I want to comment on recent posts on two other web logs. One of them is at housingcrisis.com and the other is Bill Lurz’s Ear to the Ground web log on housingzone.com. In different ways, both posts speak to the dangers of averageness – and the antidote to that averageness – that “Escape from Averageness” addresses.
On the “Bottoms Fish” post (on housingcrisis.com), the point is made that “home sales volume may hit its low point this year . . . that point finally means that from a sector standpoint, some homebuilders will have reached their moment of opportunity. Access to cash and capital will have a lot to do with who is there to jump on the chance to thrive amid a wide landscape of distress – lowest direct costs per square foot will be a building company’s lever back into high volume business. Equally important . . . will be who will nail the right product for the moment . . . “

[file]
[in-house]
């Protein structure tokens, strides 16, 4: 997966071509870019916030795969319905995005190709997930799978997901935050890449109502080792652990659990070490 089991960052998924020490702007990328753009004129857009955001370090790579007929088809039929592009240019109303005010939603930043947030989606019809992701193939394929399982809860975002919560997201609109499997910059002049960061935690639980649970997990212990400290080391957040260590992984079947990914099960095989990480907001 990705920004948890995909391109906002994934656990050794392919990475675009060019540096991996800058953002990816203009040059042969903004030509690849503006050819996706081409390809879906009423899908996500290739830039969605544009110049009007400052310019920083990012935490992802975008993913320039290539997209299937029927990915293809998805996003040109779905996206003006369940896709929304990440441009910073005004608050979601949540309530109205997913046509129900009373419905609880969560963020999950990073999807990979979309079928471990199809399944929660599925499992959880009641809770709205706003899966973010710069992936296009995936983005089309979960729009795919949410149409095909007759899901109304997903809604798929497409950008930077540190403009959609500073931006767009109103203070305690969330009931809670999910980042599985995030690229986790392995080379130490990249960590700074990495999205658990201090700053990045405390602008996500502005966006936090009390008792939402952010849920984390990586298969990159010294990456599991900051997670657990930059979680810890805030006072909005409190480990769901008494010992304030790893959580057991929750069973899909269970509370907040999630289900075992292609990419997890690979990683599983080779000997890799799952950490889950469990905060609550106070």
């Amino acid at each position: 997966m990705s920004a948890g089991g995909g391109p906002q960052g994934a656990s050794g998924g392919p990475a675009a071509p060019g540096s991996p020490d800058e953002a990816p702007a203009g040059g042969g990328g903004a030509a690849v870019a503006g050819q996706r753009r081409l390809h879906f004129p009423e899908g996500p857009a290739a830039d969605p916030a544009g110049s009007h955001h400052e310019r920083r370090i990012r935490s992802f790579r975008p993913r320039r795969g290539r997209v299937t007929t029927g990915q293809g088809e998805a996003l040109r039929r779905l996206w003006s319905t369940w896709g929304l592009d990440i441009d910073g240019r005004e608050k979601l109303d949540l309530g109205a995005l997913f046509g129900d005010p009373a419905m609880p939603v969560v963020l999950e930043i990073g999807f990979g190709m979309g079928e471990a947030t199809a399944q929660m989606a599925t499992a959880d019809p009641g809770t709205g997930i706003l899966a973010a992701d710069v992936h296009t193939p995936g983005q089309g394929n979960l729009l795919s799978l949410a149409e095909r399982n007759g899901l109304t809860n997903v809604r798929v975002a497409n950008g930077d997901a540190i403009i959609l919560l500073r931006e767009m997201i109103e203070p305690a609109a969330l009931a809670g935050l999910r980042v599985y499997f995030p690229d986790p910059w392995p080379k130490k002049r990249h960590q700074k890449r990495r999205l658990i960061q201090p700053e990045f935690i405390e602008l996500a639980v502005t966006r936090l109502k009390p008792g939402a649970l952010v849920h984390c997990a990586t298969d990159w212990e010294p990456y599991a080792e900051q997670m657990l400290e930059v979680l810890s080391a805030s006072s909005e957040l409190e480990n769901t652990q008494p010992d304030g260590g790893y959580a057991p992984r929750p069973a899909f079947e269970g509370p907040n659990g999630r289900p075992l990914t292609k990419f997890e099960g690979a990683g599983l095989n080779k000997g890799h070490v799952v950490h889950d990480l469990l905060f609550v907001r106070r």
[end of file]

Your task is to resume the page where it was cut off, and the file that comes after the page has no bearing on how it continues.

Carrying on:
On the “Game Plan for the Future?” post (housingzone.com), Bill Lurz describes what he terms the “land-heavy, debt-light” land acquisition strategy of Pat Neal: “For a number of years, he has been buying land – when he finds a good deal – for cash, with his own money, then entitling it to the maximum density he can get. But he does not always build to that density. This strategy allows Neal to build to the market. Whatever product will sell best is what he builds.”
Although secondary, certainly unintentional, and probably unnoticed, both cases validate the need for homebuilders to deliver extraordinary levels of distinctive value to a narrowly-defined segment of the homebuying market. They also both hint at the main attribute required to drive that kind of value: a fast, nimble, adaptable business operating model.
That type of value and that attribute simply does not emerge from a focus on “industry best practices”.